• Played videogames with my partner. We set up an X-box and projected the gameplay with a video beam. Realized one of the controls was damaged and makes playing very difficult.

Day 24 – April 4 – Saturday

  • Cook a variation of the BLT sandwich with an egg.
  • Read PDK´s The Hood Maker.
  • We cook a version of Brazilian feijoada, with chorizo santarosano and Italian bacon.
  • Discovered the work of film maker and photographer Abbas Kairostami. Watched 24 Frames experimental film.
  • Had a grocery stroll with several detours. Wanted to enter the 24 hour super market but the long line outside discouraged me.
  • Watched Agnes Varda’s film Vagabond.

Day 25 – April 5- Sunday

  • Woke up late.
  • Cook a “Chapin” breakfast, a typical Guatemalan breakfast. For the first time we did the second and third phase in the cycle of beans. The colado and volteado beans (re-fried) process was successful. The breakfast included re-fried beans (volteados), plantain, cheese, and egg.
  • Listened to Pixinghinha records the whole morning and part of the afternoon while doing some readings for a research project on disinformation and elections in Colombia.
  • Practiced yoga again after several days. The injury on my left hand forced me to pause my daily yoga routine. Returning to the exercises was great. I enjoyed every move and posture. We had a group of 4 flies in the apartment that entered the place during the morning while all the windows remained opened. While doing the yoga exercises I enjoyed contemplating the dance of the flies in the living room.
  • Four flies entered the apartment and randomly moved through the living and dining room. They moved frantically, chaotically, without any giving path. They danced at the living room touching each other, flying in loops, kissing, and bouncing in many directions. They seemed to spend so much energy that at the end of the afternoon they have vanished. Perhaps they were just resting. It was a relief to notice they have stopped their random flights.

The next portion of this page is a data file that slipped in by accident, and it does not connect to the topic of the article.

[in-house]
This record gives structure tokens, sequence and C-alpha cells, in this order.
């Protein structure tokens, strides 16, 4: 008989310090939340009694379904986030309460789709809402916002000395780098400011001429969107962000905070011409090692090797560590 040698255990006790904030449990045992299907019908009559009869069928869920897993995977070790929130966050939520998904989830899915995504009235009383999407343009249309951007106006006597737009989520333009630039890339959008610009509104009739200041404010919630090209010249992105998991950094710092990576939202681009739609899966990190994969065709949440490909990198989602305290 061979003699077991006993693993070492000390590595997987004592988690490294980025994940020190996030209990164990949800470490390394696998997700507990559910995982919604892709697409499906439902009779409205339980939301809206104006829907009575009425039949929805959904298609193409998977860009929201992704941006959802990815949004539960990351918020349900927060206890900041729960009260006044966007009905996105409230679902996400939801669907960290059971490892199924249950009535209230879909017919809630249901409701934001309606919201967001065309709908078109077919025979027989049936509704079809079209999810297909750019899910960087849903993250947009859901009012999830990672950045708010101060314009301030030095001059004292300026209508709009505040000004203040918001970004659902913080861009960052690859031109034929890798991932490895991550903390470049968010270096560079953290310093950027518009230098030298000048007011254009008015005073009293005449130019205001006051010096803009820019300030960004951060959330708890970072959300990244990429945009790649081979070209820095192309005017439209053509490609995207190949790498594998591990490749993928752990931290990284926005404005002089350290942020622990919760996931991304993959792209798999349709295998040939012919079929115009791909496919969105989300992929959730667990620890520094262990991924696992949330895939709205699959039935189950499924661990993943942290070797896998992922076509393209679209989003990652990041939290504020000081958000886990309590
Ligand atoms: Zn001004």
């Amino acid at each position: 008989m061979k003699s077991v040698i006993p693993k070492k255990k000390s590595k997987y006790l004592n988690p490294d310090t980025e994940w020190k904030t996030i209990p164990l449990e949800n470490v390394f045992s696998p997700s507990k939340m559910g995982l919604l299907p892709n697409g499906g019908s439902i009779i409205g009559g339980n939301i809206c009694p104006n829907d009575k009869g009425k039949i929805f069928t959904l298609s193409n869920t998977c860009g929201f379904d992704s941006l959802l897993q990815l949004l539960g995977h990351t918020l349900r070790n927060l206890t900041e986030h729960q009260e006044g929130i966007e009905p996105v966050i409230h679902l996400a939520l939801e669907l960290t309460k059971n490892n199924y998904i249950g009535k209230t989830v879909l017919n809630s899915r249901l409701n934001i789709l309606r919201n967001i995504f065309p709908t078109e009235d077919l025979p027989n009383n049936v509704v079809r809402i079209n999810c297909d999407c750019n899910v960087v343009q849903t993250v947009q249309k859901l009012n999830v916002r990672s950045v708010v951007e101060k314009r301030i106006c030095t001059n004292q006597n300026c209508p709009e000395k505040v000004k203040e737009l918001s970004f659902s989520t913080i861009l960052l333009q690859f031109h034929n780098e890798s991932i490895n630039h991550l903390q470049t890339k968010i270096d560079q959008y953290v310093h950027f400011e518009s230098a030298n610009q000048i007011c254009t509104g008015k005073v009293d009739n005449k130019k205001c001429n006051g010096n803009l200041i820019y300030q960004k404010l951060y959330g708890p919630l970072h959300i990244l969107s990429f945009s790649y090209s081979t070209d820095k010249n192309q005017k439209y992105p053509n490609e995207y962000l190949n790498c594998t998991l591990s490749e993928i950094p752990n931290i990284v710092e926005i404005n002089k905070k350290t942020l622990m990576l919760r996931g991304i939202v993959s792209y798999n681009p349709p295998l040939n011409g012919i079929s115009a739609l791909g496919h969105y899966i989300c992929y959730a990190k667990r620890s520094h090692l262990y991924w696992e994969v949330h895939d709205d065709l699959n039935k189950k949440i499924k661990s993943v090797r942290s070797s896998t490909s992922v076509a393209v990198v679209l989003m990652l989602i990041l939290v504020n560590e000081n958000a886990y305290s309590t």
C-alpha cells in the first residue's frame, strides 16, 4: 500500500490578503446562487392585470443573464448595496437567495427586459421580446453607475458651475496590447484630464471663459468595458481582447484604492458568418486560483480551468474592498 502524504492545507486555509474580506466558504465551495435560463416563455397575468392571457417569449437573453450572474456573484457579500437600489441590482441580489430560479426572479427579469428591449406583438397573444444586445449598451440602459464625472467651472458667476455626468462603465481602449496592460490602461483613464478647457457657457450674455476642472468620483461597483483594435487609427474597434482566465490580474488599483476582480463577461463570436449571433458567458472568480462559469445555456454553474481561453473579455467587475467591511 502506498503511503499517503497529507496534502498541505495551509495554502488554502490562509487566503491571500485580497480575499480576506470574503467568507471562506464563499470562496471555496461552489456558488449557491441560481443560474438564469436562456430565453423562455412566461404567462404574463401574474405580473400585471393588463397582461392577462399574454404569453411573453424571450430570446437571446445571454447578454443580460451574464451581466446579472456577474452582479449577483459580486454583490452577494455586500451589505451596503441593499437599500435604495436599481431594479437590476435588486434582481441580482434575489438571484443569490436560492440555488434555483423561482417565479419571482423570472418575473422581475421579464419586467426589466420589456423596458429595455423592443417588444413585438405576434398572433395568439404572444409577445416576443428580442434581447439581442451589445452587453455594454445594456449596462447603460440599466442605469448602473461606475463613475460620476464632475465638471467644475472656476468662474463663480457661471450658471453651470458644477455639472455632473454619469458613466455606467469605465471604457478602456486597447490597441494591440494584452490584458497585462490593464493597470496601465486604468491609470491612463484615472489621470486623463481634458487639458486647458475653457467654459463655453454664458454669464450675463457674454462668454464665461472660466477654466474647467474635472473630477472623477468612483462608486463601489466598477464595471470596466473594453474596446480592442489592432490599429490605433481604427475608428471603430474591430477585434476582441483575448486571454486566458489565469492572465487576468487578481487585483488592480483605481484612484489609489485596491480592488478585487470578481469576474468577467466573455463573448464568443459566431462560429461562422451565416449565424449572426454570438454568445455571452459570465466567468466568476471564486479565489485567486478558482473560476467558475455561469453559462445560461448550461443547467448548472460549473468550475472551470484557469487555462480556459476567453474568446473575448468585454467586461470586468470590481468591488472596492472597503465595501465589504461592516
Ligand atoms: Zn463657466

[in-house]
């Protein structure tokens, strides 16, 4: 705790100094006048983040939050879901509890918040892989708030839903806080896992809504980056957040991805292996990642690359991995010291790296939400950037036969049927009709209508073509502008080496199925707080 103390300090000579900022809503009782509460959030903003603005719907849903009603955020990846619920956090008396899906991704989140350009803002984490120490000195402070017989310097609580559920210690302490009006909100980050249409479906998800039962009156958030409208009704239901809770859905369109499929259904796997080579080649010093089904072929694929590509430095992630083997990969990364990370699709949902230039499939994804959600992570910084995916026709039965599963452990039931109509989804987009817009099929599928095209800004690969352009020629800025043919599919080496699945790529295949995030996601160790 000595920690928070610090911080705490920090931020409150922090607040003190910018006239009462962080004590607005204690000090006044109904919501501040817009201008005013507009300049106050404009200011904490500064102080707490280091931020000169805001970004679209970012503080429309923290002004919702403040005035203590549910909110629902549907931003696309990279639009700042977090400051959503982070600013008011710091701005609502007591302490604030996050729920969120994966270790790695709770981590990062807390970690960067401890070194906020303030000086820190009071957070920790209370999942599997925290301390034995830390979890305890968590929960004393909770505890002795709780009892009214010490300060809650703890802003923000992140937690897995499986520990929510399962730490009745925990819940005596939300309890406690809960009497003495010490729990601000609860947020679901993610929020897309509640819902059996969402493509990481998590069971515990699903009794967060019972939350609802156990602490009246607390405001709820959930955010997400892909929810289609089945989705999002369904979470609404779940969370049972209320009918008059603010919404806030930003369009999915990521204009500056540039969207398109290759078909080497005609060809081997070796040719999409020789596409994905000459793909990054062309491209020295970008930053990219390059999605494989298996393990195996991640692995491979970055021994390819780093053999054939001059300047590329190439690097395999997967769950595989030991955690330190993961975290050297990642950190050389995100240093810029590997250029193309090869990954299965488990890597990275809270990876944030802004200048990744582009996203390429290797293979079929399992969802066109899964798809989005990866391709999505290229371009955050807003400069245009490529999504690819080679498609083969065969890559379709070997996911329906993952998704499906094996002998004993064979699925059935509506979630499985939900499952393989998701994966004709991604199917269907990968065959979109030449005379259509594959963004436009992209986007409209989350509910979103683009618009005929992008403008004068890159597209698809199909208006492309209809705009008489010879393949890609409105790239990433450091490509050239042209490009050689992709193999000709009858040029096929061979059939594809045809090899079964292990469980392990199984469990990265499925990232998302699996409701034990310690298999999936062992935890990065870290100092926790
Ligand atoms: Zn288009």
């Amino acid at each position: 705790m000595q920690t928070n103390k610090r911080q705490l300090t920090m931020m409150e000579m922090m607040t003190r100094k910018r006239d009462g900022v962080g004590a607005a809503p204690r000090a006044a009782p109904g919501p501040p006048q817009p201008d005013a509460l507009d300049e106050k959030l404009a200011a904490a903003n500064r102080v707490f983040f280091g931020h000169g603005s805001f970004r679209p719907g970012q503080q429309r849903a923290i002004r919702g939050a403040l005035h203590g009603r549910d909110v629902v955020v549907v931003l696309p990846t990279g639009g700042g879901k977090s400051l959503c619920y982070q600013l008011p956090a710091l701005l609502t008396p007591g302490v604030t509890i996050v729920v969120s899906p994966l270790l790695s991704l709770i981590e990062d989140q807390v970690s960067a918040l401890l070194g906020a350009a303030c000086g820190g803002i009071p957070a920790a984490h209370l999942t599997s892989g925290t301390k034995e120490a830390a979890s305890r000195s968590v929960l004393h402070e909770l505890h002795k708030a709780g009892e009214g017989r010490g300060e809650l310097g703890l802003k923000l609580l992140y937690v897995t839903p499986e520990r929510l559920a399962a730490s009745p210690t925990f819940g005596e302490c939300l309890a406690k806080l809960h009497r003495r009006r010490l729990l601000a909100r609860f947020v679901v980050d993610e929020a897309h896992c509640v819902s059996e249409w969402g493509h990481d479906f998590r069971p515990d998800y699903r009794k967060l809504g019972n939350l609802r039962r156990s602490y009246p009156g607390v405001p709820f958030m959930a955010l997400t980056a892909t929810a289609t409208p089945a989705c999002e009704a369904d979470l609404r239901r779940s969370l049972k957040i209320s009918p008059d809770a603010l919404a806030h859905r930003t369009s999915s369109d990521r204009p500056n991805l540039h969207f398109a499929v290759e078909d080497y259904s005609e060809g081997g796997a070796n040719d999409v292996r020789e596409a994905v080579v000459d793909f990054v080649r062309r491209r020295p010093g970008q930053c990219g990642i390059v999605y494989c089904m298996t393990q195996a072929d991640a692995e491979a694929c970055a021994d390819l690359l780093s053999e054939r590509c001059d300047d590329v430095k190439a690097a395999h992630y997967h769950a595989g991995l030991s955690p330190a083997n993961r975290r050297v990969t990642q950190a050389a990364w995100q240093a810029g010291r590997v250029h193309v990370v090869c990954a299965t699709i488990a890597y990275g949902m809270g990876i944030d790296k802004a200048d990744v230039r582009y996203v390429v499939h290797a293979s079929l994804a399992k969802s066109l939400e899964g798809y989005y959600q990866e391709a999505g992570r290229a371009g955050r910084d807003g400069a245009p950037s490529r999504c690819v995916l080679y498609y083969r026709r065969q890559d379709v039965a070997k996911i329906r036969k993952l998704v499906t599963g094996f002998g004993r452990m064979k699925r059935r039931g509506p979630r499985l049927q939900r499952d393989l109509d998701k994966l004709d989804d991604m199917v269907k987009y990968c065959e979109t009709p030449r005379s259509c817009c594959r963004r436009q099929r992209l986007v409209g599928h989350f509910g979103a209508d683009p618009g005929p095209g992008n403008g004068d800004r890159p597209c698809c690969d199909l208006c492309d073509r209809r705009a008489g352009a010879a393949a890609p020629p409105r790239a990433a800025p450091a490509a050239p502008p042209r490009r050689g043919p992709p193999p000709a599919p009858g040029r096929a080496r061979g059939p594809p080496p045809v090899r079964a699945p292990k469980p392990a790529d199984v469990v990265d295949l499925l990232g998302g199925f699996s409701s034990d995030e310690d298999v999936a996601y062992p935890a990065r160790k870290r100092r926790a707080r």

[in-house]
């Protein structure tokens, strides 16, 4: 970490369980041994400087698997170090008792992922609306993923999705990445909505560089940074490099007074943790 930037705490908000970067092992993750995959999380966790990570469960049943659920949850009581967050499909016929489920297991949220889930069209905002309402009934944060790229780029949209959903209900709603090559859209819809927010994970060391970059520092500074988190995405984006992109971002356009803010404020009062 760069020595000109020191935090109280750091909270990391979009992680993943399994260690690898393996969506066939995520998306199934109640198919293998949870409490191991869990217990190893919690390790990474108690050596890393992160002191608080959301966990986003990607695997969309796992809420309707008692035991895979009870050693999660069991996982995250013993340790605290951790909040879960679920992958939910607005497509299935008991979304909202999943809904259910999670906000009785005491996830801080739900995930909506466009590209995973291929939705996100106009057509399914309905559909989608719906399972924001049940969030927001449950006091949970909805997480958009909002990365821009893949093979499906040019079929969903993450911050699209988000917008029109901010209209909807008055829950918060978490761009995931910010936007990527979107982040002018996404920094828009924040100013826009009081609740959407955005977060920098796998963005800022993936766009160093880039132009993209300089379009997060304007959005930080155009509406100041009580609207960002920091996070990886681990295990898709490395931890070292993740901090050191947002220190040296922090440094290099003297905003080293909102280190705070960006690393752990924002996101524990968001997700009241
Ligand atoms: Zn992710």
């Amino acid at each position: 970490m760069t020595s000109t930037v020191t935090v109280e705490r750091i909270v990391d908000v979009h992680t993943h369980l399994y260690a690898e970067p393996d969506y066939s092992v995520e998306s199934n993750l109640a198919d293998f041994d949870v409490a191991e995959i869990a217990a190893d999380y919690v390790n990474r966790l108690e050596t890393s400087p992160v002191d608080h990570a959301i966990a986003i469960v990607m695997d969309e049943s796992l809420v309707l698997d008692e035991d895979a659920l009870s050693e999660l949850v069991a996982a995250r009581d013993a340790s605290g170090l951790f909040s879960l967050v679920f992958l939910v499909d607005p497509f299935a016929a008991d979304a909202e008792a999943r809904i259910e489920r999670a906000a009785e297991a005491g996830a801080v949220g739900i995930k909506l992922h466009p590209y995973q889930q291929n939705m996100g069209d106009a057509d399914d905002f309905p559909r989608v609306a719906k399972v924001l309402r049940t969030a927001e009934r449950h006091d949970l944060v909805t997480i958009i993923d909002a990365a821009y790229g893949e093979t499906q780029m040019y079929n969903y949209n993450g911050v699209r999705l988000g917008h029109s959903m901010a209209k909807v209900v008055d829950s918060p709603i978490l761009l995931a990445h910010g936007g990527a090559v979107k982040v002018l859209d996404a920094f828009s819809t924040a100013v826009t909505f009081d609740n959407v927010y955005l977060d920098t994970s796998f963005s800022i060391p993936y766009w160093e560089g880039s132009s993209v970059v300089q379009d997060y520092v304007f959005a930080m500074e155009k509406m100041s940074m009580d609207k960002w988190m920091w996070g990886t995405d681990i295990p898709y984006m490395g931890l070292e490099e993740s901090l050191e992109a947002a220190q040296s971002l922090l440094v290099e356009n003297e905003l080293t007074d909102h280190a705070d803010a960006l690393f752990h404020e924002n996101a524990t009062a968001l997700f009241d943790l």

• Cooked chicken “tinga” with a very rich chipotle sauce.
  • The sunset was beautiful. With clouds expanding across the horizon, in layers, as if they were long waves of an ocean, that turned out orange and red as the sun submerged in the Western mountains. Before the sunset we spotted one huge mountain on the West. It turned out that mountain was the Nevado del Ruiz. First time we have seen it from Bogota.
  • Went to the groceries. The closer neighborhood groceries closed early and had to go to the 24 hours super market. The line for entering was not as big as yesterday and I decided to make it. Waited for 20 minutes that seemed to be like an hour. The line didn’t move. Lost of bicycles and motorcycles parked in front of the supermarket. The delivery workers, the majority from Rappi, hanged in front of the story. Many men asking for money and help were also hanging around the entrance of the super market.
  • Watched the animated film J’ai perdu mon corps (I Lost My Body) directed by Jeremy Caplin and based in Guillaume Laurant’s novel Happy Hand. The story and aesthetics have powerful surrealist influences. Taking advantages of the animation medium the film explores absurd and parallel stories, mixing dreams with reality and fantasy.